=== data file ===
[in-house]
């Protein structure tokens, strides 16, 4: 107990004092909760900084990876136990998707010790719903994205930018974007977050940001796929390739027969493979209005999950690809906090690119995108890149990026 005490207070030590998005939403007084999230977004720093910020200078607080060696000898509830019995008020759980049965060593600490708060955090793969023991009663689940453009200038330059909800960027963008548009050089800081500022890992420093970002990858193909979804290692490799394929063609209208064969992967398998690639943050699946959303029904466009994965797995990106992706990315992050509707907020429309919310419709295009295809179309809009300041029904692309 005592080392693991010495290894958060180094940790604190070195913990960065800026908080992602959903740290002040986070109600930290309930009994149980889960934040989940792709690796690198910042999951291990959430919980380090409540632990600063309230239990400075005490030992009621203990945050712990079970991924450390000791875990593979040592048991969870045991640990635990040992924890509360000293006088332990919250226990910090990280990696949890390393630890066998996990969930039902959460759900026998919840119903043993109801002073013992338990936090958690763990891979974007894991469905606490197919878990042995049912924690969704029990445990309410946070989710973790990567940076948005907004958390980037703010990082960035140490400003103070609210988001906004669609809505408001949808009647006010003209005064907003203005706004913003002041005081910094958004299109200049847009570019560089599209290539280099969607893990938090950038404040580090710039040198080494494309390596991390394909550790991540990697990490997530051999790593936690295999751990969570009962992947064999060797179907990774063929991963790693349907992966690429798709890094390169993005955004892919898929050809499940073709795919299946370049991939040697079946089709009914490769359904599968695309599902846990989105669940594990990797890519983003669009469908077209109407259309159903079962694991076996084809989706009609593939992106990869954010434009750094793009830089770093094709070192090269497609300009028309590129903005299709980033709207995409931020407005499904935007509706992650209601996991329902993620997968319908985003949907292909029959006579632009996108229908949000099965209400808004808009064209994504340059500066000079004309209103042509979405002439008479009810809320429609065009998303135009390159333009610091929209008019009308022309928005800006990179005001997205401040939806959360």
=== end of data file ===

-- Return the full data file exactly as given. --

[in-house]
């Protein structure tokens, strides 16, 4: 107990004092909760900084990876136990998707010790719903994205930018974007977050940001796929390739027969493979209005999950690809906090690119995108890149990026 005490207070030590998005939403007084999230977004720093910020200078607080060696000898509830019995008020759980049965060593600490708060955090793969023991009663689940453009200038330059909800960027963008548009050089800081500022890992420093970002990858193909979804290692490799394929063609209208064969992967398998690639943050699946959303029904466009994965797995990106992706990315992050509707907020429309919310419709295009295809179309809009300041029904692309 005592080392693991010495290894958060180094940790604190070195913990960065800026908080992602959903740290002040986070109600930290309930009994149980889960934040989940792709690796690198910042999951291990959430919980380090409540632990600063309230239990400075005490030992009621203990945050712990079970991924450390000791875990593979040592048991969870045991640990635990040992924890509360000293006088332990919250226990910090990280990696949890390393630890066998996990969930039902959460759900026998919840119903043993109801002073013992338990936090958690763990891979974007894991469905606490197919878990042995049912924690969704029990445990309410946070989710973790990567940076948005907004958390980037703010990082960035140490400003103070609210988001906004669609809505408001949808009647006010003209005064907003203005706004913003002041005081910094958004299109200049847009570019560089599209290539280099969607893990938090950038404040580090710039040198080494494309390596991390394909550790991540990697990490997530051999790593936690295999751990969570009962992947064999060797179907990774063929991963790693349907992966690429798709890094390169993005955004892919898929050809499940073709795919299946370049991939040697079946089709009914490769359904599968695309599902846990989105669940594990990797890519983003669009469908077209109407259309159903079962694991076996084809989706009609593939992106990869954010434009750094793009830089770093094709070192090269497609300009028309590129903005299709980033709207995409931020407005499904935007509706992650209601996991329902993620997968319908985003949907292909029959006579632009996108229908949000099965209400808004808009064209994504340059500066000079004309209103042509979405002439008479009810809320429609065009998303135009390159333009610091929209008019009308022309928005800006990179005001997205401040939806959360």